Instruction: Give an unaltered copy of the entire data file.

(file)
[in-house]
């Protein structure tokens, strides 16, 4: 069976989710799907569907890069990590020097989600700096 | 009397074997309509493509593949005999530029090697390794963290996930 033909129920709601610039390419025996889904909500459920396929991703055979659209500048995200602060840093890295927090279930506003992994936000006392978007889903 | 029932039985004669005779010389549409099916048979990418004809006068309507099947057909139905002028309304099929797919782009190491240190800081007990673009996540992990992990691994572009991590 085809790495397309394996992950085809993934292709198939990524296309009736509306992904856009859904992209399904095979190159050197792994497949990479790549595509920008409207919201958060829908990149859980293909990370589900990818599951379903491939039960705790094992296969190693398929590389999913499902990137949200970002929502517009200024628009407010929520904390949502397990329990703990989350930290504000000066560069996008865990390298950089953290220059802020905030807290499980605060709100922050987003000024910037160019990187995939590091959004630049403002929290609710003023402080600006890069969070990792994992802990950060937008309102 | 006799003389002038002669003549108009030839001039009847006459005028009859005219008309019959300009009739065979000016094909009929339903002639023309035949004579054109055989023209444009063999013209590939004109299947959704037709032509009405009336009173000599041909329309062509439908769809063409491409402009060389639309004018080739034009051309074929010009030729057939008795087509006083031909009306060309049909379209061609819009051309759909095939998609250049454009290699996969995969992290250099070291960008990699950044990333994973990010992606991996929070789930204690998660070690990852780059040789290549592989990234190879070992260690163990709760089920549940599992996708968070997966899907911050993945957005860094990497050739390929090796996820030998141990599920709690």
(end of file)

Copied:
[in-house]
């Protein structure tokens, strides 16, 4: 069976989710799907569907890069990590020097989600700096 | 009397074997309509493509593949005999530029090697390794963290996930 033909129920709601610039390419025996889904909500459920396929991703055979659209500048995200602060840093890295927090279930506003992994936000006392978007889903 | 029932039985004669005779010389549409099916048979990418004809006068309507099947057909139905002028309304099929797919782009190491240190800081007990673009996540992990992990691994572009991590 085809790495397309394996992950085809993934292709198939990524296309009736509306992904856009859904992209399904095979190159050197792994497949990479790549595509920008409207919201958060829908990149859980293909990370589900990818599951379903491939039960705790094992296969190693398929590389999913499902990137949200970002929502517009200024628009407010929520904390949502397990329990703990989350930290504000000066560069996008865990390298950089953290220059802020905030807290499980605060709100922050987003000024910037160019990187995939590091959004630049403002929290609710003023402080600006890069969070990792994992802990950060937008309102 | 006799003389002038002669003549108009030839001039009847006459005028009859005219008309019959300009009739065979000016094909009929339903002639023309035949004579054109055989023209444009063999013209590939004109299947959704037709032509009405009336009173000599041909329309062509439908769809063409491409402009060389639309004018080739034009051309074929010009030729057939008795087509006083031909009306060309049909379209061609819009051309759909095939998609250049454009290699996969995969992290250099070291960008990699950044990333994973990010992606991996929070789930204690998660070690990852780059040789290549592989990234190879070992260690163990709760089920549940599992996708968070997966899907911050993945957005860094990497050739390929090796996820030998141990599920709690």